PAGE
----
Therefore, it appears that the terms antegrade and retrograde not only take into consideration direction of flow but also the relative anatomical position. Interestingly flow of bile is bi-directional in a reversed manner from the bile duct into the cystic duct when sphincter of Oddi is closed and in a forward direction with contraction of the gallbladder and relaxation of the sphincter of Oddi [2]. This concept of flow therefore cannot be used as a basis for determination of antegrade or retrograde cholecystectomy.

The terms antegrade and retrograde cholecystectomy have been introduced over time and with the advances in surgical practice. However, to apply these terms descriptively to the removal of the gallbladder is very enigmatic and controversial as the literature is fraught with inconsistency. I refer to Kelly et al where a retrograde cholecystectomy is considered a fundus first approach [3]. Contradictory to this, Neri et al describes a fundus first approach as antegrade [4].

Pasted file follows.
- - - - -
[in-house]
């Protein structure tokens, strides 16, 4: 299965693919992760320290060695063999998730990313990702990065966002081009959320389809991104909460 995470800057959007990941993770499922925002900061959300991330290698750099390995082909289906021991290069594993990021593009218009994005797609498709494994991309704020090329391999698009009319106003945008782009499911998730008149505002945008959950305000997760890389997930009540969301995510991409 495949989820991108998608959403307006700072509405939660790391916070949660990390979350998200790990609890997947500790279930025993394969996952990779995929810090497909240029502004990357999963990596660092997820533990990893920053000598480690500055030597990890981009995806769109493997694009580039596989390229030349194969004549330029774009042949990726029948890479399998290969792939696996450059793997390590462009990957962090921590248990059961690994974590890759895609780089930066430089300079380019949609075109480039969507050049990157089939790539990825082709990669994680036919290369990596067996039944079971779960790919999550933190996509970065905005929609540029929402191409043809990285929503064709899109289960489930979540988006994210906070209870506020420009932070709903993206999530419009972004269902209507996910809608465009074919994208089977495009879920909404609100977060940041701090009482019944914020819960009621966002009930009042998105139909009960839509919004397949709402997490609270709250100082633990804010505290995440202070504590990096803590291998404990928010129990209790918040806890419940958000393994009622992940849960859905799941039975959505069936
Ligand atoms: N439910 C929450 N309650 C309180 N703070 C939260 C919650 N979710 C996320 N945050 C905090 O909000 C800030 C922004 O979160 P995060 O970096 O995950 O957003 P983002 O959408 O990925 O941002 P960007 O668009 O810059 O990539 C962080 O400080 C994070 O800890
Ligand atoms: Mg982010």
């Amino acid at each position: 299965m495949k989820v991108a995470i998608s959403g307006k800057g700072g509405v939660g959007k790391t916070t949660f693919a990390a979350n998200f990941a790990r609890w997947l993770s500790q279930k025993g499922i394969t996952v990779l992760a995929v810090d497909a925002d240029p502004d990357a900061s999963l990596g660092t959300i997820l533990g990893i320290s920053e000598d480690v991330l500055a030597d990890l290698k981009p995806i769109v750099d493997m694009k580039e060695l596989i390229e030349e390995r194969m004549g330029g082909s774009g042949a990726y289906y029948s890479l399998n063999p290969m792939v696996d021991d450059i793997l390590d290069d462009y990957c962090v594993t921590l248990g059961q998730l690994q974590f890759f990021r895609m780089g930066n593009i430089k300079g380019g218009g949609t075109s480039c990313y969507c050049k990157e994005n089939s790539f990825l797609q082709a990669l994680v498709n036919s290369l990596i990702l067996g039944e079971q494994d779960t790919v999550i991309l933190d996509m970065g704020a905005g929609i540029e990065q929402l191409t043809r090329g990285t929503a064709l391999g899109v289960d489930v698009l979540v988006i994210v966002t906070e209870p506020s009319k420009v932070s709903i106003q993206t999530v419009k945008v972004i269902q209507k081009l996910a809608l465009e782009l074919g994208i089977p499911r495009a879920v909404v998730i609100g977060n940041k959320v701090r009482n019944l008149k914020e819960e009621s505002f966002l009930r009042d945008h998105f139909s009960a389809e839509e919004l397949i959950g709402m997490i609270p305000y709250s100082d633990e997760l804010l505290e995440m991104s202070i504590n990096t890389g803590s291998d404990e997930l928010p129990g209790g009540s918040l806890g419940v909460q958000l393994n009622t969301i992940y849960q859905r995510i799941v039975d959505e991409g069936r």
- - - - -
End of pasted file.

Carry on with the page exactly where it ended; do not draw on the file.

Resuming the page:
Admittedly this concept was difficult to grasp; however, antegrade or retrograde is based on the surgeon’s perspective and his intended end point. The current standard for cholecystectomy is via a laparoscopic approach with initial dissection of Calot’s triangle followed by fundic dissection off the liver bed. Theoretically from the laparoscopic surgeon’s perspective, this is an antegrade dissection, and the same is true for an open procedure where the fundus is dissected followed by Calot’s triangle. Prior to the laparoscopic era in the 1980s, this terminology was also surrounded by much controversy.